Amanda Tapping On Baton Twirling & More

In a recent interview with Metro Amanda discusses all things Stargate, and her favourite past time of Baton Twirling.

Why did you keep on doing it for so long? Like every job don’t you get sick of it after a few years?

The crazy thing is we never did. We always had fun and laughed every single day. You can’t say that about every job. The writers also tried to keep our characters interesting and fresh so none of us wanted to leave. We also shot from February till September, which gave me the winter off to spend time with my family.

You’ve done Stargate for 11 years. How long did you think it would last?

I signed a five-year deal to start with and we knew we had two years on the network for sure. I thought the most we’d do was five years, then we went to seven, which is what the Star Trek series did. Then we got picked up again and again. When it eventually got cancelled halfway through season ten, I was actually surprised. I got very comfortable.

Doesn’t it get samey? Haven’t you spent 11 years running about pretending to shoot things?

And what’s wrong with that? There’s a danger you can fall into autopilot but the writers always brought new things in for our characters to do. Anyway, it’s fun to run through the woods pretending to shoot things.

Did they get you to do anything particularly ridiculous?

We’d sometimes look a bit silly early on doing green-screen special effects work. Our reactions would either be over the top or too small. There’s a scene where we see this ten storey tall spaceship and we kind of shrug our shoulders. I had to wear some pretty silly costumes – such as when I was kidnapped by a Mongol warlord or became a Neanderthal. Once, I was captured by a cult, had to wear a silly outfit and polish the leader’s jewelled throne.

Were you a sci-fi fan before you started on Stargate?

I watched Star Trek: The Next Generation but I was more of a Little House On The Prairie fan. It was a big leap for me.

Why did Stargate last so long?

Everyone involved in the show had fun making it and I believe that translated on to the screen. Our characters were accessible, we were fallible and the show was quite tongue-in-cheek. It wasn’t as dry as some sci-fi shows can be.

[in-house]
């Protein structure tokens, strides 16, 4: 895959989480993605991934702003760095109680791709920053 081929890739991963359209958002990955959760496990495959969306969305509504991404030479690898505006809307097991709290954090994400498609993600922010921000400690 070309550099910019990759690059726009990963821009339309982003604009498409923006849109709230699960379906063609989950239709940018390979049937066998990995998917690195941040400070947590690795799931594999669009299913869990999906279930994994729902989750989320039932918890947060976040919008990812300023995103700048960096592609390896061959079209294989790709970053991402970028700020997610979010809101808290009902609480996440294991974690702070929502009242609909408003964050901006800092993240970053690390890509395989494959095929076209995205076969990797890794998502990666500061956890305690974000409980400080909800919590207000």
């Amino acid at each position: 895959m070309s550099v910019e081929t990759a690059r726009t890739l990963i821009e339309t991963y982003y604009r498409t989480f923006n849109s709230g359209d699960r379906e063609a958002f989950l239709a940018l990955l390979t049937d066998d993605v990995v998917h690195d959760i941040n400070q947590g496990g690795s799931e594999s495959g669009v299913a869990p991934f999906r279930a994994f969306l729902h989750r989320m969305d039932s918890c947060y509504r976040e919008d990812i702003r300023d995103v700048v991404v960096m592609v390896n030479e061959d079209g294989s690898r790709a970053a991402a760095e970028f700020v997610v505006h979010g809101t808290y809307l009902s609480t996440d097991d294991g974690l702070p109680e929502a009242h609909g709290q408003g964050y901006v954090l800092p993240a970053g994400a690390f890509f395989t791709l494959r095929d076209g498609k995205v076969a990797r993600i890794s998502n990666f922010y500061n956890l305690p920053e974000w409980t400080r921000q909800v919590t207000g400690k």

Does Stargate have a typical fan?

I’d say they’re intelligent and have a good sense of humour. They all know the minutiae of the show. They ask questions that baffle me. I’ve been asked ‘in episode such-and-such when you turn to Jack O’Neil and say ‘Sir’ what were you thinking?’ I said ‘Sir’ about 20 times an episode and I made 250 episodes, so that’s a lot of ‘Sirs’. If it wasn’t for the fans we wouldn’t have lasted 10 years.

Does being in a cult show deter casting directors from hiring you in future?

Does being in a cult show deter casting directors from hiring you in future? No, I was worried that it would, that I’d be typecast and end up playing characters wearing army boots and carrying a gun for the rest of my career but the last film I did was an emotional role as a mother of an autistic child.

Why did you want to be an actress to begin with?

My parents are British but we lived in Canada. Every year, Lionel Blair would come to Toronto and do a traditional British pantomime and we’d go each time. He’d haul children out of the audience and on to the stage for one song. I always wanted to be picked but never was. That’s where it all started from.

Was starting your acting career a struggle?

Like many other young actors, I came out of drama school vowing I’d never do television and I’d only do theatre and art films. I needed to pay the bills, though, and the first role I got was a commercial for a coffee shop in Canada. It meant I could pay my rent for two months. It was a slow build and I worked really hard to get small parts in TV series.

Did you have any rubbish day jobs?

I waitressed a lot. My favourite waitressing job was serving beer in a biker bar. I got great tips and the bikers were very polite customers. I also worked in a very high-end restaurant and the customers there were incredibly rude.

You were born in Essex. Have you been back?

Yes. My dad’s from Bermondsey and my mom’s from Finchley but I was born in Essex. I’ve still got family there. I’m no stranger to Essex but I don’t own white stilettoes.

Have you ever won a competition?

I was a champion baton twirler. The prize was just the honour of winning. I got 97 per cent in a baton twirling exam. I did it from the age of nine to 12 but gave it up because I realised it looked kind of dorky. I can still do it now, my daughter found my old baton in the back of a closet so I showed her some routines.

Have you ever been attacked by an animal?

I was chased by a swan through Hyde Park. I don’t know what I did to annoy it, I just think swans have an attitude problem. You just need to give them a wrong look and then watch out.